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Energy Drinks Extra Dangerous for Kids: Study

Just last week, "The Early Show" reported on the increasing concern about energy drinks, specifically those little tiny ones, mini-drinks, some of which claim they're effective due to the vitamins they contain.

Critics, though, say it's the caffeine in these drinks, not the vitamins, that really gives you a little kick. In fact, many claim the labels on those products are misleading. There's a brand-new study out with a major warning about this to parents -- a warning about just how dangerous these drinks can be for kids and young adults.

CBS New Medical Correspondent Dr. Jennifer Ashton joined "Early Show" co-anchor Erica Hill with the details.

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Whith these energy drinks so popular and sales are expected to top $9 billion this year, doctors are concerned.

According to Ashton, when you talk about the ingredients of this genre of beverage -- energy drinks, what you don't know really can hurt you.

"For the first time, the medical impact of these drinks was studied in one of the most reputable journals, the journal Pediatrics. They looked at their effects on kids all the way up to young adults. This impacts people up to the age of 25 years of age," Ashton noted.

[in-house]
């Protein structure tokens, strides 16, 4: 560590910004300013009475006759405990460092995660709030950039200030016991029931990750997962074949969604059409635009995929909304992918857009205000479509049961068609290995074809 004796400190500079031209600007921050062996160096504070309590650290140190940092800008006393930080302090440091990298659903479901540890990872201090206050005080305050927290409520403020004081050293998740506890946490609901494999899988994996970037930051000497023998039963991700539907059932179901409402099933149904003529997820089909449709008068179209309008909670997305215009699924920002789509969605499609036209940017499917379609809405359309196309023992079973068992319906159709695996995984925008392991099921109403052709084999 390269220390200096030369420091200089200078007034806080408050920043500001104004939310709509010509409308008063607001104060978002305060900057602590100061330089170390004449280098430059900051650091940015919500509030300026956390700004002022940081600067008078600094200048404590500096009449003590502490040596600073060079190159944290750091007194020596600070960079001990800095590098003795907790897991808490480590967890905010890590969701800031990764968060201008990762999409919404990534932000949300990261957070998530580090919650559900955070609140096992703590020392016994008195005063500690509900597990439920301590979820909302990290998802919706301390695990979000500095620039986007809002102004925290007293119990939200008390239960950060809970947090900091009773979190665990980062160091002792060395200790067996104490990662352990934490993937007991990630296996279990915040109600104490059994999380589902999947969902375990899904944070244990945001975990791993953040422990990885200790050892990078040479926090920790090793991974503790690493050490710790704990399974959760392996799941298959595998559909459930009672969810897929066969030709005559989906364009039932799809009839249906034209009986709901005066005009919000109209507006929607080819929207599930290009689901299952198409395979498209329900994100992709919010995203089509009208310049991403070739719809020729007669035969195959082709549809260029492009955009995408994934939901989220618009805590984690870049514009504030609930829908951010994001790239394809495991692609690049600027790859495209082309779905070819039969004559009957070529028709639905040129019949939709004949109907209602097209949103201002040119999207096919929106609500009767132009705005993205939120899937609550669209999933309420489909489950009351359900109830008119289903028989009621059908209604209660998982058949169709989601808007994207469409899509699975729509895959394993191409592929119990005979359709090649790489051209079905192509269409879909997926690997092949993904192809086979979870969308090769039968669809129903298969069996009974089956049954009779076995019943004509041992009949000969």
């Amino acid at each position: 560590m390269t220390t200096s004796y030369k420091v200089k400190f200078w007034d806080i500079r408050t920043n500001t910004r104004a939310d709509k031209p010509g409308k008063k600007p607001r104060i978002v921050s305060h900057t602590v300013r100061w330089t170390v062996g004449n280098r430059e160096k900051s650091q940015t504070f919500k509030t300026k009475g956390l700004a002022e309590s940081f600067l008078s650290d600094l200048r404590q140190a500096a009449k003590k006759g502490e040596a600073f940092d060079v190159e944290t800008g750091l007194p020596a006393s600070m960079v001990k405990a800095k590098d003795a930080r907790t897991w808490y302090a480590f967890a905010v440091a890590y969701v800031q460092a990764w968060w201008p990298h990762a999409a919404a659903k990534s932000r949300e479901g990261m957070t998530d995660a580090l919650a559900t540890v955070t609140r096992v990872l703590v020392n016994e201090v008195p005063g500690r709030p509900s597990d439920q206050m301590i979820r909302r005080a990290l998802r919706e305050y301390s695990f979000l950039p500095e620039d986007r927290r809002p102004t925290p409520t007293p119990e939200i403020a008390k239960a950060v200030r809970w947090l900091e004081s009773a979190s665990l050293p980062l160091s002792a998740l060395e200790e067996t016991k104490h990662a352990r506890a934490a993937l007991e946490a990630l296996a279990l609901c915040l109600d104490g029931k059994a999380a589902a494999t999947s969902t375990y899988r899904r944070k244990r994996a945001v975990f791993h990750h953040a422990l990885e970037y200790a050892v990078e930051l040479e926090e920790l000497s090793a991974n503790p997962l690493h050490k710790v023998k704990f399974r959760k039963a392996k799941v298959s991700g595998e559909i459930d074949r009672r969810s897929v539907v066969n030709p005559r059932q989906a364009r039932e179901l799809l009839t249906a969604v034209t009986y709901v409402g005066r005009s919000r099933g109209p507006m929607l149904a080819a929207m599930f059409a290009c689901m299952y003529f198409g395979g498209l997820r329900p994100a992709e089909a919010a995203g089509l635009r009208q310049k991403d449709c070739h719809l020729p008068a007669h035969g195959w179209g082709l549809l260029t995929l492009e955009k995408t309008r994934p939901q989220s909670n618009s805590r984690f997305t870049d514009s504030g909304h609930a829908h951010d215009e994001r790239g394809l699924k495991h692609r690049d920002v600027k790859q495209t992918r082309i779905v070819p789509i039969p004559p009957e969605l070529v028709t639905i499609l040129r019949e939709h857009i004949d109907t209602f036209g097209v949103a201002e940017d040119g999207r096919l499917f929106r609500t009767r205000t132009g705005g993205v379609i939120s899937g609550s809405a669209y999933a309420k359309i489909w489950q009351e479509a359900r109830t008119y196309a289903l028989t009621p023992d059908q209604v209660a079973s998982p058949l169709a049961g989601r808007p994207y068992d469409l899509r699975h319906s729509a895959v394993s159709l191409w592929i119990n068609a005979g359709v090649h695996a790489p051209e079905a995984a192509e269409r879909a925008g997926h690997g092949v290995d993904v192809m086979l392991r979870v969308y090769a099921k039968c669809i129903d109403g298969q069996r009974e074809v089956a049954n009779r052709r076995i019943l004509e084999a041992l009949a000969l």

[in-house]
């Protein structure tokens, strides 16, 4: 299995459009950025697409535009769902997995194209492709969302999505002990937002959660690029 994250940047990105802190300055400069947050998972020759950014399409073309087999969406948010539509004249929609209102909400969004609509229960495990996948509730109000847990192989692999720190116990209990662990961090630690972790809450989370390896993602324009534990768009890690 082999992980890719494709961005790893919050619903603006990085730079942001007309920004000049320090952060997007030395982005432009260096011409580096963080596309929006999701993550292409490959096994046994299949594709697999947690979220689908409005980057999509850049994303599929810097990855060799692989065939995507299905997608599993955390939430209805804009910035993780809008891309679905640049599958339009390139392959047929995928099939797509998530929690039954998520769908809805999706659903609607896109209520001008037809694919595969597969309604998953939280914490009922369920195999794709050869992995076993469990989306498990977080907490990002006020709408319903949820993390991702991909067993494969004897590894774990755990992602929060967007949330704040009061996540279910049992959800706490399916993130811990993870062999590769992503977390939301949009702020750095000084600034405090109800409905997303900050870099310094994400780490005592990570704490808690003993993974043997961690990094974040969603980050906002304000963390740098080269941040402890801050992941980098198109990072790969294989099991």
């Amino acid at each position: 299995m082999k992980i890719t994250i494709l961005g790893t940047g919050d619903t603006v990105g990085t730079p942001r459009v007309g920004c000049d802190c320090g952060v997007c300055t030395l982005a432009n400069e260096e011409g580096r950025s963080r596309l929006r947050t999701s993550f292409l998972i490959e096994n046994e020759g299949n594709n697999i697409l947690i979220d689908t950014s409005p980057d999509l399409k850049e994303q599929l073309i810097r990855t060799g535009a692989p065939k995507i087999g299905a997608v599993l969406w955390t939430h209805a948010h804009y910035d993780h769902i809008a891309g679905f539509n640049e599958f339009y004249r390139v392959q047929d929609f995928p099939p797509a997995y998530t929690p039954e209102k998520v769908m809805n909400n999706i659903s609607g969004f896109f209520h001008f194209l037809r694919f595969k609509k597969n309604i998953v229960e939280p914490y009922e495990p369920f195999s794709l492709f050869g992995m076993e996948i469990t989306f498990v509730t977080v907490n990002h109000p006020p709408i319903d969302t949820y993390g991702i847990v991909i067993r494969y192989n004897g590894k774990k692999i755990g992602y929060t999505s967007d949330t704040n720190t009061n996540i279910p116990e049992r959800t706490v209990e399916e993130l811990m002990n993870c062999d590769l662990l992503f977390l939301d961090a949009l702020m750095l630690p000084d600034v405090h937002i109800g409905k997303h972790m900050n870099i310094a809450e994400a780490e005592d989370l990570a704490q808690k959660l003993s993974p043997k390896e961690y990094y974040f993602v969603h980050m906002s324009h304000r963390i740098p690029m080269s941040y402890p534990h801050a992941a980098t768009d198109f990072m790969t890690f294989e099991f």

These drinks "are completely unregulated by the FDA (Food and Drug Administration) because they fall under the category of a supplement," Ashton says. "So you don't know how much caffeine is in there. You don't know how many other substances that act as central nervous system stimulants are in there -- and those can be dangerous."

How is an energy drink different from drinking a soda or a cup of coffee?

"Two different ways. Number one -- the amount. So if you look at some comparisons, a standard eight-ounce energy drink can have as much caffeine as three eight-ounce glasses of soda. Or cola," Ashton explains. "Another way to look at it is that, depending on the size of the energy drink, it can contain as much caffeine as the over-the-counter stimulant, No Doz. That's one area -- just the amount of caffeine in these.

"The other area of concern is that there are other ingredients in these products, like torine, sugar, and other herbal supplements that can act with caffeine in what we call a synergistic manner, which really stacks the deck in terms of how that caffeine hits your system and how it affects you."

What are the related health risks?

"You can see health affects ranging anywhere from nervousness to insomnia, to a rapid heart rate, to nausea," she says. "There have been over 5,000 reports in one year of serious adverse effects ranging again from seizures, heart attacks, even some death. This is a very dangerous entity when you talk about consumption."

For people who need a little boost, there are things you can do naturally without caffeine.

Ashton suggests drinking water, because sometimes dehydration is sensed by your body as fatigue, taking a walk around the block, sleeping well and snacking on protein snacks throughout the day.

"All of those are safe, low-risk ways to boost your energy," Ashton says. "This,(energy drinks) high risk."